As a recent graduate with a degree in Computer Network Systems, I love computers and technology. I wanted to share what I’ve learned from my classes with those of you who also have a love of computers. I hope you find this information helpful, interesting and useful.
Routing Basics (Routing Over WANs)
The most important function of a router, simply put, is that Routers route packets. From the perspective of the OSI network, layer-Layer 3-hosts (computers) and routers work together to deliver packets from one host to another. To do that, the host that creates the packet sends the packet to a nearby router. That router might send the packet to a second router, with that second router forwarding the packet to a third router and so on until the packet is delivered to a router that is connected to the same LAN (Local Area Network) as the destination computer.
Figure 1-1 shows three main steps, all from the perspective of Internet Protocol:
- The web server needs to send a packet to the computer on the right (172.16.3.3), so the webserver sends the packet to its default gateway router-namely router 1 (R1)
- R1 decides to forward the packets to R2 next based on R1’s routing table.
- R2’s routing table shows that 172.16.3.3 should be on a subnet directly connected to R2, so R2 knows to send the packet directly to the destination (172.16.3.3).
Figure 1-2 focuses on how the hosts and routers need to encapsulate the packet before sending anything over the LAN and WAN (Wide Area Networks) links. Hosts and routers must use data-link protocols, such as Ethernet on the LAN and Point-to-Point Protocol on WAN links, to forward the packets over the physical links.
An Example of the OSI Layers and What They Represent
- (7) Application Layer – This layer is where the end-user (computer user) begins the communication process. At this layer, user authentication is identified and protocols like FTP, TELNET, E-MAIL, and other file transfer protocols begin with the user starting the process.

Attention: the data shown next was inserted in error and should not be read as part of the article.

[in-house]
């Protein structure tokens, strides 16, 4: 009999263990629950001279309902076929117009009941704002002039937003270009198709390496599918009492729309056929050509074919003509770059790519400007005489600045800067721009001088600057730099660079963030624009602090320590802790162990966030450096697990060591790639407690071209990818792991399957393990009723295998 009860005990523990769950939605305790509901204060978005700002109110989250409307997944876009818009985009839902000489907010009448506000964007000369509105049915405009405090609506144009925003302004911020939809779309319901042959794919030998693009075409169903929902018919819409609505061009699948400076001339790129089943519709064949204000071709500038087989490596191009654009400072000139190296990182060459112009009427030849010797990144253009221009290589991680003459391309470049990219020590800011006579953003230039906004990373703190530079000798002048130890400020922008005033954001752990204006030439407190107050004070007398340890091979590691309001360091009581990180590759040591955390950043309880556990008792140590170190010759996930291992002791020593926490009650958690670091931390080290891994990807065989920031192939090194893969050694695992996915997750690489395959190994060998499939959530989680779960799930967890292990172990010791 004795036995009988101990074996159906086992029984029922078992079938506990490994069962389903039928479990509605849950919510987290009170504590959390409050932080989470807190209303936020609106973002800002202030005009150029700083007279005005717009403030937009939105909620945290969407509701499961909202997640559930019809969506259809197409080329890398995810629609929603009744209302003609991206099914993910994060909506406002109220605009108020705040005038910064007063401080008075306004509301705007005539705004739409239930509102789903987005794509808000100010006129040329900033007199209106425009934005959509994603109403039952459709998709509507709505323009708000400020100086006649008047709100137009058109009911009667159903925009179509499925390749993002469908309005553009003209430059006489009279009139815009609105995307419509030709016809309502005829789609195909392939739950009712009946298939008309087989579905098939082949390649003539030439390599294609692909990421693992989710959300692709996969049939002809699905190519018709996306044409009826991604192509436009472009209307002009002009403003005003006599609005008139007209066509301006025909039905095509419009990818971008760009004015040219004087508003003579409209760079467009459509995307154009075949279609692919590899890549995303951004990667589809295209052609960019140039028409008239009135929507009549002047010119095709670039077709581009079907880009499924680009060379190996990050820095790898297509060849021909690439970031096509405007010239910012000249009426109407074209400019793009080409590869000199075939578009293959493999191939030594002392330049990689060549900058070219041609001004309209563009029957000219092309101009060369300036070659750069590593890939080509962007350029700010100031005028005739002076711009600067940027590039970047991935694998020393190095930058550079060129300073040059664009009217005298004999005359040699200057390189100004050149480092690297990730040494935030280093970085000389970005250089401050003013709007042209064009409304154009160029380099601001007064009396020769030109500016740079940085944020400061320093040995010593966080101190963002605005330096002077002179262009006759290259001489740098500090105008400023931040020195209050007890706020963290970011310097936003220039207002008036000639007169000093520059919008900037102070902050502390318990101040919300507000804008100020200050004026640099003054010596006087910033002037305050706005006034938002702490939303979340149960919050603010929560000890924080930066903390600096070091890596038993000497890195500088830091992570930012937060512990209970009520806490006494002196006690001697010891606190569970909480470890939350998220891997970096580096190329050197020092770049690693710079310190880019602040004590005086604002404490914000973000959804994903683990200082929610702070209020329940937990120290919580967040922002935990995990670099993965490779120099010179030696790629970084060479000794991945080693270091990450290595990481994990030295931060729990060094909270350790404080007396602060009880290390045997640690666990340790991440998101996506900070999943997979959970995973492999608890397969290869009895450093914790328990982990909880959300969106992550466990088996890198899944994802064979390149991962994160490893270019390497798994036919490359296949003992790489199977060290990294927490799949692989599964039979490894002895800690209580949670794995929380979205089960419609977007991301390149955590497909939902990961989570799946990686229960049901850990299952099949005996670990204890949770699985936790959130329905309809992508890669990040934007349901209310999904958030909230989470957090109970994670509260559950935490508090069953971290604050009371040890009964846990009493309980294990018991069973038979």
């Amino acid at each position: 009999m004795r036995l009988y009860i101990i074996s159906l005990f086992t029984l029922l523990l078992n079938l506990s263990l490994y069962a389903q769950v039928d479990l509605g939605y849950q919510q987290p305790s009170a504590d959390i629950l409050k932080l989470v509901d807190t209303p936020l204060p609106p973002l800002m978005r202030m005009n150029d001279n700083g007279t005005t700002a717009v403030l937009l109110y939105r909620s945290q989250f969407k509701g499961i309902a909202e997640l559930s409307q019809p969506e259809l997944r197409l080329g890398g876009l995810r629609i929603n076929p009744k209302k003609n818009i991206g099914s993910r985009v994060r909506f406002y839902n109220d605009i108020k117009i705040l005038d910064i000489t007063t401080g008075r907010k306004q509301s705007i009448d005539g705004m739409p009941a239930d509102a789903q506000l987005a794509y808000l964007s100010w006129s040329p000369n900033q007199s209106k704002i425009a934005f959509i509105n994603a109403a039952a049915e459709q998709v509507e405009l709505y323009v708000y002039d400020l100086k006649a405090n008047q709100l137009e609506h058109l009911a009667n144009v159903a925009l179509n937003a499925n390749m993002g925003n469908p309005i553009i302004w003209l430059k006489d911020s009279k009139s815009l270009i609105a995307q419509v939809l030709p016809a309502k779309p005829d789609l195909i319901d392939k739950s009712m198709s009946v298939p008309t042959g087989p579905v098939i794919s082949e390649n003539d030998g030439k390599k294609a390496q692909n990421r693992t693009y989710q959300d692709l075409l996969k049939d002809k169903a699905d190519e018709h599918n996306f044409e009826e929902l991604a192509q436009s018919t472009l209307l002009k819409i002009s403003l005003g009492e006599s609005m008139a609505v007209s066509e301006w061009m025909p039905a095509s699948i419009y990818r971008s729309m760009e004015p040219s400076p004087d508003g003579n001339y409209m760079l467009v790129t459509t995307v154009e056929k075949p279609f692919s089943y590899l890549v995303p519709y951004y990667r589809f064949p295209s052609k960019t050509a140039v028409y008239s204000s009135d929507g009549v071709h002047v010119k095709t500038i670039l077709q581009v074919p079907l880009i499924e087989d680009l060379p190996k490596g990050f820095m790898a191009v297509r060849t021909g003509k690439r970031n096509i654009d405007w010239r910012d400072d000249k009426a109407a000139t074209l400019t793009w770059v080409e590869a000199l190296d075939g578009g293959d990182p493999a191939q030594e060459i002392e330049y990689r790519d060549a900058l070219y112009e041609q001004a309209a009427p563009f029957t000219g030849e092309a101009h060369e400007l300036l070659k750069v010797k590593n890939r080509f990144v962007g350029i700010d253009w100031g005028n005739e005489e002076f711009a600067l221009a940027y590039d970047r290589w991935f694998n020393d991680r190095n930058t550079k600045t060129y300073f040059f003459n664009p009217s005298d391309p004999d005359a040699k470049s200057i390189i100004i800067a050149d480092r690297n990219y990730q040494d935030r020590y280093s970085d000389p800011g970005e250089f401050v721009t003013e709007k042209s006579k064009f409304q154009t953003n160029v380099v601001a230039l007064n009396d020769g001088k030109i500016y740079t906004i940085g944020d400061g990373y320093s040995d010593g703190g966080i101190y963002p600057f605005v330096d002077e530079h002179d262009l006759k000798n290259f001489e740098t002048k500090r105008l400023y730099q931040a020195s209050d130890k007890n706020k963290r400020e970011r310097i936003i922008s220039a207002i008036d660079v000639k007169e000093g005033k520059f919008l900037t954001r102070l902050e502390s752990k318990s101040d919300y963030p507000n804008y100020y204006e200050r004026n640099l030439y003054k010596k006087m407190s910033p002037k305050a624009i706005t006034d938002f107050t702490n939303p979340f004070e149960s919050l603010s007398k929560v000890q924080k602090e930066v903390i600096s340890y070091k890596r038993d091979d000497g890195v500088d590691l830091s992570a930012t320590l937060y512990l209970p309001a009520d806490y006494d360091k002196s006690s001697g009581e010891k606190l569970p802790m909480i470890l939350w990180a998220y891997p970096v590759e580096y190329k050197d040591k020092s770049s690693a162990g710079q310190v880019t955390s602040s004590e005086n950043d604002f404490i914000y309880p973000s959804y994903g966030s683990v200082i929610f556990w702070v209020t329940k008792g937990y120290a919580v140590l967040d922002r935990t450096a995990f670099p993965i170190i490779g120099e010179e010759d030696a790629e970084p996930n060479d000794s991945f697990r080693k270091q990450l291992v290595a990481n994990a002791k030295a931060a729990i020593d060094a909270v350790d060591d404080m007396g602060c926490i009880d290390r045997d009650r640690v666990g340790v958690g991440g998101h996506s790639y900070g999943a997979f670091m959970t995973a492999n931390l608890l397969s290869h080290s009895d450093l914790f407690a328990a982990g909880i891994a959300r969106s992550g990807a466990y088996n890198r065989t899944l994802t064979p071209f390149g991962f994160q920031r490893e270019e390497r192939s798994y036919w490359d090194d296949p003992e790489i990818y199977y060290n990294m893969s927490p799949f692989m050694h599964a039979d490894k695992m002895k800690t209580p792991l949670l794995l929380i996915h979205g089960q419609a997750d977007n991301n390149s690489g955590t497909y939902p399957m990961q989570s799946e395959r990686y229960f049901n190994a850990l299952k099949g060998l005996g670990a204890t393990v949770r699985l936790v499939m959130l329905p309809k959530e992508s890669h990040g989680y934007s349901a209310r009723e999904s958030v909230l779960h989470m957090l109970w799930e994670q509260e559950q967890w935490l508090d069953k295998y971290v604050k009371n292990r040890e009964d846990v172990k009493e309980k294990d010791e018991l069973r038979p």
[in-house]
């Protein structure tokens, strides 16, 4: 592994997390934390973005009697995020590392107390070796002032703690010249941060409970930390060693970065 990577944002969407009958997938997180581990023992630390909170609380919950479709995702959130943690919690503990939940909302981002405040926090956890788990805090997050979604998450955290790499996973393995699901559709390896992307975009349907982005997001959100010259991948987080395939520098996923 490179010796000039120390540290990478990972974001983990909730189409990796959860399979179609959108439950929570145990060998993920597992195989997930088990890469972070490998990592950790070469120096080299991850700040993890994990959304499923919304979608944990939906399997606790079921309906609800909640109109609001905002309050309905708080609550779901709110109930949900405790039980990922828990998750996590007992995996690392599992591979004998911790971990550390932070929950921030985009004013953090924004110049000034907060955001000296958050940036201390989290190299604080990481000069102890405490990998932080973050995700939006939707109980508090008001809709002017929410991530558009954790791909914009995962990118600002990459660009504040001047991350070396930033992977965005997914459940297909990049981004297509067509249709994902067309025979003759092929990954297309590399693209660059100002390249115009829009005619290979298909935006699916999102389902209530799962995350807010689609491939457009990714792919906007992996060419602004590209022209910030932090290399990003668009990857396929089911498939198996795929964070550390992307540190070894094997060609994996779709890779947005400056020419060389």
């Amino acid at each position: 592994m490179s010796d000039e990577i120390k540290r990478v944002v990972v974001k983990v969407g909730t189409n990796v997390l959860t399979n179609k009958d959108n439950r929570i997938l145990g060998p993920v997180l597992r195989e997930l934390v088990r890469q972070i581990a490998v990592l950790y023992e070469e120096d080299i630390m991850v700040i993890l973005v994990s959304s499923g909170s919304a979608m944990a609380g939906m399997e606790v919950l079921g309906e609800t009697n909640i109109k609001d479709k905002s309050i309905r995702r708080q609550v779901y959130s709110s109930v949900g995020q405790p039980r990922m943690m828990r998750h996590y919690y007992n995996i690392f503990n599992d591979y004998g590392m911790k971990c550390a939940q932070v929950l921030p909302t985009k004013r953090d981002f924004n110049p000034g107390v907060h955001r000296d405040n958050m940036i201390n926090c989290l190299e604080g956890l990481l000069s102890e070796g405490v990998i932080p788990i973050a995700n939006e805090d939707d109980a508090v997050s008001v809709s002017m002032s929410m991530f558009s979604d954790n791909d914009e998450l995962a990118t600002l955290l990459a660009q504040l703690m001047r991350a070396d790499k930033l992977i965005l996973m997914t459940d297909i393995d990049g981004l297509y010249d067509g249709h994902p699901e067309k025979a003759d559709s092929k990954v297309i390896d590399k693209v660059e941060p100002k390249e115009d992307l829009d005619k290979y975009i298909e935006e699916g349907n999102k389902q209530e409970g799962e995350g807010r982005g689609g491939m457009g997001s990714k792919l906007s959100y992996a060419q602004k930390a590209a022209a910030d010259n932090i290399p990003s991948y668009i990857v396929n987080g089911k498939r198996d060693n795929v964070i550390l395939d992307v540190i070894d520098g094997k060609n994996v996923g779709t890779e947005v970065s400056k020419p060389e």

- (6) Presentation Layer – This layer is where encryption occurs. This layer converts the file and/or information into a language (format) that the remaining layers can read and handle without any compatibility problems.
- (5) Session Layer – This layer is where the communication is coordinated. Applications are managed in this layer. This layer manages the exchange of information by creating and terminating all communication between the application layer at both ends.
- (4) Transport Layer – This layer is responsible for ensuring the data completes it’s transmission to the other user. It’s also responsible for flow control and error recovery.
- (3) Network Layer – This layer is where the routing and switching take place. Packet sequencing, addressing, congestion control, and internetworking happen at this layer. Logical paths are created at this level to allow users to communicate with each other. This layer utilizes IP addresses.
- (2) Data Link Layer – This layer is where packets (information) is broken into bits through encoding and decoding. At this layer you have two sections; Media Access Control (MAC), and Logical Link Control (LLC). The MAC section is where packets (information) is gathered and gets permission to transmit the data. The MAC section is where your computer’s MAC address is located to allow proper delivery to a specific system (computer). The LLC section controls synchronization, flow control, and error checking.
- (1) Physical Layer – This layer is where your hardware such as ethernet cable, Network Interface Cards, etc., provide the transmission through electrical impulse, light, and radio waves. This layer is the hardware means of sending and receiving data (information).
Geek tip: Some ways An acronym to remember the seven layers are: All People Seem To Need Data Processing
That’s a great way to remember the 7 layers of the OSI model! There is much more to come. Stay tuned for more!